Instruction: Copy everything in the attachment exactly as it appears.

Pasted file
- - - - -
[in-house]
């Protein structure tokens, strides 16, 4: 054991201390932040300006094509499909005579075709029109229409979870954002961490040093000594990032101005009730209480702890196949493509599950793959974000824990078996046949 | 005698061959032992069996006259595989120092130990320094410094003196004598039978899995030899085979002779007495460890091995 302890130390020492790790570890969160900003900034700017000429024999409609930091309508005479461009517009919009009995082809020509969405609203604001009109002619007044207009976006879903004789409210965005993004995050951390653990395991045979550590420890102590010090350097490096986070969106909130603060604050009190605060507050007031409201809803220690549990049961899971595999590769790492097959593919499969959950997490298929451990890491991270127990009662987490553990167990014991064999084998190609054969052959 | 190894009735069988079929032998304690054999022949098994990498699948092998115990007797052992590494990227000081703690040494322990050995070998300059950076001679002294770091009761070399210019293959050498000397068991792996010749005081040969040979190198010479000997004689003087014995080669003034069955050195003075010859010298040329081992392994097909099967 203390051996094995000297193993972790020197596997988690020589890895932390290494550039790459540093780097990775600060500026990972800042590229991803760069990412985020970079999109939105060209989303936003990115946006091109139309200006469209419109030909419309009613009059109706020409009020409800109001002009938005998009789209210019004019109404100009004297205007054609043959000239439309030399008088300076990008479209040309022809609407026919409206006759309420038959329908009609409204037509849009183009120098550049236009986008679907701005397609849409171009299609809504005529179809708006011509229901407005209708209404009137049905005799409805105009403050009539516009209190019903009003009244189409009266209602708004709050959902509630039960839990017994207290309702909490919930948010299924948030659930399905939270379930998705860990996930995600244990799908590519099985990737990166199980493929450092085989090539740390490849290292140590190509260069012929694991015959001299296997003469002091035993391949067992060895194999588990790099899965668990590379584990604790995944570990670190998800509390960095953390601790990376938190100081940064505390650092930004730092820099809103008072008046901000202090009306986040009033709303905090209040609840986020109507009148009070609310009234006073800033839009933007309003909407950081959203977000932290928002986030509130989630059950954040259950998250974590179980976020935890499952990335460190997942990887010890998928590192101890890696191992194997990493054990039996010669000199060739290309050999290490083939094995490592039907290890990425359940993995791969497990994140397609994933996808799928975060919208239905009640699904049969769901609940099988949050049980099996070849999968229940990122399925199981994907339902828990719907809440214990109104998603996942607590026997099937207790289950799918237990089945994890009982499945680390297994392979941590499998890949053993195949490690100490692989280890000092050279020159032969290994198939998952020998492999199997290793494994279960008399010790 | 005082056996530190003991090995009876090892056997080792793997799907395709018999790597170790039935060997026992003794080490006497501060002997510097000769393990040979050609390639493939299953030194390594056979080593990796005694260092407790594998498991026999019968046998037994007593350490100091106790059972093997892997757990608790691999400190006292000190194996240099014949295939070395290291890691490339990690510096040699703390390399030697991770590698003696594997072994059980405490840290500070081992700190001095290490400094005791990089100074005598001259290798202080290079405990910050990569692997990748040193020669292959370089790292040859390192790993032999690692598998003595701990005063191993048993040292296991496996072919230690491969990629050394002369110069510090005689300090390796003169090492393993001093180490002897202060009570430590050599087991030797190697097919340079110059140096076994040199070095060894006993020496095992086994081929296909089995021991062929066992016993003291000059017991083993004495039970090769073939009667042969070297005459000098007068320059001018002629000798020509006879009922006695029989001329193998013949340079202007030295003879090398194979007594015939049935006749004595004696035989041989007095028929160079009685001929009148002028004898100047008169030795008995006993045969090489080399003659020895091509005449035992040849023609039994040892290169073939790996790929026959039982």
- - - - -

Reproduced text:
[in-house]
């Protein structure tokens, strides 16, 4: 054991201390932040300006094509499909005579075709029109229409979870954002961490040093000594990032101005009730209480702890196949493509599950793959974000824990078996046949 | 005698061959032992069996006259595989120092130990320094410094003196004598039978899995030899085979002779007495460890091995 302890130390020492790790570890969160900003900034700017000429024999409609930091309508005479461009517009919009009995082809020509969405609203604001009109002619007044207009976006879903004789409210965005993004995050951390653990395991045979550590420890102590010090350097490096986070969106909130603060604050009190605060507050007031409201809803220690549990049961899971595999590769790492097959593919499969959950997490298929451990890491991270127990009662987490553990167990014991064999084998190609054969052959 | 190894009735069988079929032998304690054999022949098994990498699948092998115990007797052992590494990227000081703690040494322990050995070998300059950076001679002294770091009761070399210019293959050498000397068991792996010749005081040969040979190198010479000997004689003087014995080669003034069955050195003075010859010298040329081992392994097909099967 203390051996094995000297193993972790020197596997988690020589890895932390290494550039790459540093780097990775600060500026990972800042590229991803760069990412985020970079999109939105060209989303936003990115946006091109139309200006469209419109030909419309009613009059109706020409009020409800109001002009938005998009789209210019004019109404100009004297205007054609043959000239439309030399008088300076990008479209040309022809609407026919409206006759309420038959329908009609409204037509849009183009120098550049236009986008679907701005397609849409171009299609809504005529179809708006011509229901407005209708209404009137049905005799409805105009403050009539516009209190019903009003009244189409009266209602708004709050959902509630039960839990017994207290309702909490919930948010299924948030659930399905939270379930998705860990996930995600244990799908590519099985990737990166199980493929450092085989090539740390490849290292140590190509260069012929694991015959001299296997003469002091035993391949067992060895194999588990790099899965668990590379584990604790995944570990670190998800509390960095953390601790990376938190100081940064505390650092930004730092820099809103008072008046901000202090009306986040009033709303905090209040609840986020109507009148009070609310009234006073800033839009933007309003909407950081959203977000932290928002986030509130989630059950954040259950998250974590179980976020935890499952990335460190997942990887010890998928590192101890890696191992194997990493054990039996010669000199060739290309050999290490083939094995490592039907290890990425359940993995791969497990994140397609994933996808799928975060919208239905009640699904049969769901609940099988949050049980099996070849999968229940990122399925199981994907339902828990719907809440214990109104998603996942607590026997099937207790289950799918237990089945994890009982499945680390297994392979941590499998890949053993195949490690100490692989280890000092050279020159032969290994198939998952020998492999199997290793494994279960008399010790 | 005082056996530190003991090995009876090892056997080792793997799907395709018999790597170790039935060997026992003794080490006497501060002997510097000769393990040979050609390639493939299953030194390594056979080593990796005694260092407790594998498991026999019968046998037994007593350490100091106790059972093997892997757990608790691999400190006292000190194996240099014949295939070395290291890691490339990690510096040699703390390399030697991770590698003696594997072994059980405490840290500070081992700190001095290490400094005791990089100074005598001259290798202080290079405990910050990569692997990748040193020669292959370089790292040859390192790993032999690692598998003595701990005063191993048993040292296991496996072919230690491969990629050394002369110069510090005689300090390796003169090492393993001093180490002897202060009570430590050599087991030797190697097919340079110059140096076994040199070095060894006993020496095992086994081929296909089995021991062929066992016993003291000059017991083993004495039970090769073939009667042969070297005459000098007068320059001018002629000798020509006879009922006695029989001329193998013949340079202007030295003879090398194979007594015939049935006749004595004696035989041989007095028929160079009685001929009148002028004898100047008169030795008995006993045969090489080399003659020895091509005449035992040849023609039994040892290169073939790996790929026959039982």